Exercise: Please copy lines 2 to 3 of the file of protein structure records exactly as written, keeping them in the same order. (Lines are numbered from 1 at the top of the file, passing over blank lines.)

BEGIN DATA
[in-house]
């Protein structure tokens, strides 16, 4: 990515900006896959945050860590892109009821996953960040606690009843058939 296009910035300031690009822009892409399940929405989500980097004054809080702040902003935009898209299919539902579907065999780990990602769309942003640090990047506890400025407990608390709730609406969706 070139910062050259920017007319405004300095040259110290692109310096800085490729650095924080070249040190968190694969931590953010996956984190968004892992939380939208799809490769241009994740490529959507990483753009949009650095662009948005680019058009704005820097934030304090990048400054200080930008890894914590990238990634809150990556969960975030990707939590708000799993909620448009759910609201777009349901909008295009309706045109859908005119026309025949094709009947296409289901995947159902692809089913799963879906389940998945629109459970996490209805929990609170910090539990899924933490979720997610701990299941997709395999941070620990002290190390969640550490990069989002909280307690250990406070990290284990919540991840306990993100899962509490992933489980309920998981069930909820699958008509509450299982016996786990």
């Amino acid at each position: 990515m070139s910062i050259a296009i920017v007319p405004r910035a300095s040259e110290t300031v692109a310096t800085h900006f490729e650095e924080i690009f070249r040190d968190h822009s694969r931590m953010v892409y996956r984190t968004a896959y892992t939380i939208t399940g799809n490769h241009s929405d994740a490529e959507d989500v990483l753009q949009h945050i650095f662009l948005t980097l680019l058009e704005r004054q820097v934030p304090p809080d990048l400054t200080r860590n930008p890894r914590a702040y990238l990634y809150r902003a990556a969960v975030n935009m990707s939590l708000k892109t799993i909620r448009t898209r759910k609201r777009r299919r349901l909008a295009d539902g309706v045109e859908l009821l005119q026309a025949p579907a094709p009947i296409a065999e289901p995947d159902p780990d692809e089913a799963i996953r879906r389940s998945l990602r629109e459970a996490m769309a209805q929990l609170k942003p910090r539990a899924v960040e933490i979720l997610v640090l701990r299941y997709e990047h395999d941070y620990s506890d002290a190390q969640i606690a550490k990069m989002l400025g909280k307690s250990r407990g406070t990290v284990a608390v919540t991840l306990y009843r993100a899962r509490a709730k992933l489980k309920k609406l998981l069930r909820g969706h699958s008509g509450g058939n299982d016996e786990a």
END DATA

């Protein structure tokens, strides 16, 4: 990515900006896959945050860590892109009821996953960040606690009843058939 296009910035300031690009822009892409399940929405989500980097004054809080702040902003935009898209299919539902579907065999780990990602769309942003640090990047506890400025407990608390709730609406969706 070139910062050259920017007319405004300095040259110290692109310096800085490729650095924080070249040190968190694969931590953010996956984190968004892992939380939208799809490769241009994740490529959507990483753009949009650095662009948005680019058009704005820097934030304090990048400054200080930008890894914590990238990634809150990556969960975030990707939590708000799993909620448009759910609201777009349901909008295009309706045109859908005119026309025949094709009947296409289901995947159902692809089913799963879906389940998945629109459970996490209805929990609170910090539990899924933490979720997610701990299941997709395999941070620990002290190390969640550490990069989002909280307690250990406070990290284990919540991840306990993100899962509490992933489980309920998981069930909820699958008509509450299982016996786990």
């Amino acid at each position: 990515m070139s910062i050259a296009i920017v007319p405004r910035a300095s040259e110290t300031v692109a310096t800085h900006f490729e650095e924080i690009f070249r040190d968190h822009s694969r931590m953010v892409y996956r984190t968004a896959y892992t939380i939208t399940g799809n490769h241009s929405d994740a490529e959507d989500v990483l753009q949009h945050i650095f662009l948005t980097l680019l058009e704005r004054q820097v934030p304090p809080d990048l400054t200080r860590n930008p890894r914590a702040y990238l990634y809150r902003a990556a969960v975030n935009m990707s939590l708000k892109t799993i909620r448009t898209r759910k609201r777009r299919r349901l909008a295009d539902g309706v045109e859908l009821l005119q026309a025949p579907a094709p009947i296409a065999e289901p995947d159902p780990d692809e089913a799963i996953r879906r389940s998945l990602r629109e459970a996490m769309a209805q929990l609170k942003p910090r539990a899924v960040e933490i979720l997610v640090l701990r299941y997709e990047h395999d941070y620990s506890d002290a190390q969640i606690a550490k990069m989002l400025g909280k307690s250990r407990g406070t990290v284990a608390v919540t991840l306990y009843r993100a899962r509490a709730k992933l489980k309920k609406l998981l069930r909820g969706h699958s008509g509450g058939n299982d016996e786990a």